One of those ordered to leave Saturday was Chris Hall, 37, who was spraying the roof of his Sunland home with a garden hose when two police officers pulled up to his driveway.

“Now it’s mandatory,” one of the officers told him. “Get your stuff and go.”

Hall said he wanted to stay but did not argue. He piled important documents and cherished belongings — including photos of his daughter’s birth, birthdays and visits to the zoo — into the trunk of his Nissan Sentra.

“Everything else can be replaced,” he said, sitting behind the wheel of his car.

In Tujunga, music teacher Valerie Keith frantically loaded her pets in her car, along with her two best violins, spilling the yogurt she had taken for breakfast. Before she left, she remembered something, dashing back inside to grab a framed photograph of her mother and a banjo made from a tambourine.

“When you have to leave for safety, then you suddenly realize what’s important,” she said.

Evacuation centers were opened in Burbank, Glendale, Sunland and Tujunga. Terrazas said Sunday that 1,000 people had shown up to the centers and that 900 had been released so far. They were not allowed, however, to return to the evacuated zones.

The fire has also displaced cats, dogs and horses. Councilwoman Rodriguez urged residents to donate hay and water buckets for horses and to consider fostering pets that have been separated from their families.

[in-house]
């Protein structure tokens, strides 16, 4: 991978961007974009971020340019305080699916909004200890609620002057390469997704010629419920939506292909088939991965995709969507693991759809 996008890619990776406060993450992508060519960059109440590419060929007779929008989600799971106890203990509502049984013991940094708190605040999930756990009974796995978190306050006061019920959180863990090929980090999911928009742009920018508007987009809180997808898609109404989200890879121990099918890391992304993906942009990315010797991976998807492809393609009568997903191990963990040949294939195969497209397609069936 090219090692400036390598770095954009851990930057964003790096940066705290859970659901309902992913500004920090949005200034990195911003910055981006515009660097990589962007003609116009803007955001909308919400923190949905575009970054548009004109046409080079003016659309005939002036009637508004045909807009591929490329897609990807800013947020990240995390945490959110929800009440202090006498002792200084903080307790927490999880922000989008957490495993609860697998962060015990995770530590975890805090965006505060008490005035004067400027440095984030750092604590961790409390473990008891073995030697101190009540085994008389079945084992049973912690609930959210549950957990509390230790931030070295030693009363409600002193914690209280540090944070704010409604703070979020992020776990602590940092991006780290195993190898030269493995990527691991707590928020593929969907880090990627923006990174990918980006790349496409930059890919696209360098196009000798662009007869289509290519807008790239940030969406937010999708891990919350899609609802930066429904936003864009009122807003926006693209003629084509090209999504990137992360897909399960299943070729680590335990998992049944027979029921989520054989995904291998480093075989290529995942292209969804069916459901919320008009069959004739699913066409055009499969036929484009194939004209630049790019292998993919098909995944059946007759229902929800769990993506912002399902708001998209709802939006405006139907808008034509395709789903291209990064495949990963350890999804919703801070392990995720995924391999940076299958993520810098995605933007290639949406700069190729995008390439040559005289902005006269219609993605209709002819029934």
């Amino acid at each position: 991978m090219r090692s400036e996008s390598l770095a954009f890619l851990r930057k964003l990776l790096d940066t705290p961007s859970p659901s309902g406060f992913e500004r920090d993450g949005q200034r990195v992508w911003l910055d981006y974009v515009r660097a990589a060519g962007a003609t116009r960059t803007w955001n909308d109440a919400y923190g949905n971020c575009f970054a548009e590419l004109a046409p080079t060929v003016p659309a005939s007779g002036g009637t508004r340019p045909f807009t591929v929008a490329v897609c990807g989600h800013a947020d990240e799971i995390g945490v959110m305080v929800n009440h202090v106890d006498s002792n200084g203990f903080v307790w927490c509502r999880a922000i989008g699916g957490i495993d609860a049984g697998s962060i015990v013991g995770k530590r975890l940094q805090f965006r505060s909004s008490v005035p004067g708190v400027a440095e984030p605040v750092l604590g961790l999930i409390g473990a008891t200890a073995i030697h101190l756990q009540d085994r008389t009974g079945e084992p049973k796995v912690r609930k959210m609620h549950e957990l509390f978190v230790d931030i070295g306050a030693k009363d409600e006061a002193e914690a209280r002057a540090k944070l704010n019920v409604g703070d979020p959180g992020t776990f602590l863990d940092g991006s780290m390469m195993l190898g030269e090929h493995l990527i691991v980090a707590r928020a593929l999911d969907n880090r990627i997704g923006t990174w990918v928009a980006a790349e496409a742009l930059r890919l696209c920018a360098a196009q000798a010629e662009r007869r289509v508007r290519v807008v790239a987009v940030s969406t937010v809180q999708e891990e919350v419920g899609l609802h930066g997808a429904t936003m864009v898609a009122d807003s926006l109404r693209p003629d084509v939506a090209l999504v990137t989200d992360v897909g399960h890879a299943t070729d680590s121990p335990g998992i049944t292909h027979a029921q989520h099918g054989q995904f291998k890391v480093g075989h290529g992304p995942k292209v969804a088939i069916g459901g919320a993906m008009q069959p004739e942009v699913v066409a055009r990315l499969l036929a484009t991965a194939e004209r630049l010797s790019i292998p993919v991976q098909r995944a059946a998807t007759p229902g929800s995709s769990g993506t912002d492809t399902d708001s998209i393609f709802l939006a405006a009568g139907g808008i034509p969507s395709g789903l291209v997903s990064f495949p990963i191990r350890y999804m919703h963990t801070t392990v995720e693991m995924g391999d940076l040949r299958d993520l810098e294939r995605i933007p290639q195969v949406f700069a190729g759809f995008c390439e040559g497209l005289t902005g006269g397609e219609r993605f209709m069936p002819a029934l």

To the east, a fast-moving brush fire west of Beaumont in Riverside County that erupted Saturday afternoon has grown to 3,300 acres and forced some residents to evacuate their homes.

The Palmer fire started around 1:30 p.m. near San Timoteo Canyon Road and Fisherman’s Retreat. The fire was 15% contained as of Sunday morning.

Two small brush fires were also put out Saturday in Malibu. Another one hit near a toll plaza on the 73 tollway in Newport Beach.

The La Tuna fire has already stoked worries that mudslides could threaten the area this winter. State Assemblywoman Laura Friedman (D-Glendale) said Sunday that she was determined to make sure that restoration efforts begin quickly to minimize the chance of mudslides, saying it was going to be “a huge concern.”

Times staff writers Alene Tchekmedyian, Ruben Vives, Andrea Castillo and David Zahniser contributed to this report.

emily.alpert@latimes.com

Twitter: @LATimesEmily

thomas.curwen@latimes.com

Twitter: @tcurwen


UPDATES:

5:45 p.m.: This article was updated with new comments from the mayor.

4:30 p.m.: This article was updated with more comments from area residents.

1:50 p.m.: This article was updated with the governor’s declaration.

1:15 p.m.: This article was updated with comments from an evacuee.

12:40 p.m.: This article was updated with new information from the National Weather Service.

11:45 a.m.: This article was updated with comments from city and fire officials.

10:55 a.m.: This article was updated with the latest weather conditions.

9 a.m.: This article was updated with news of a local disaster declaration.

7 a.m.: This article was updated with a new Burbank evacuation order.

Originally published at 5:50 a.m.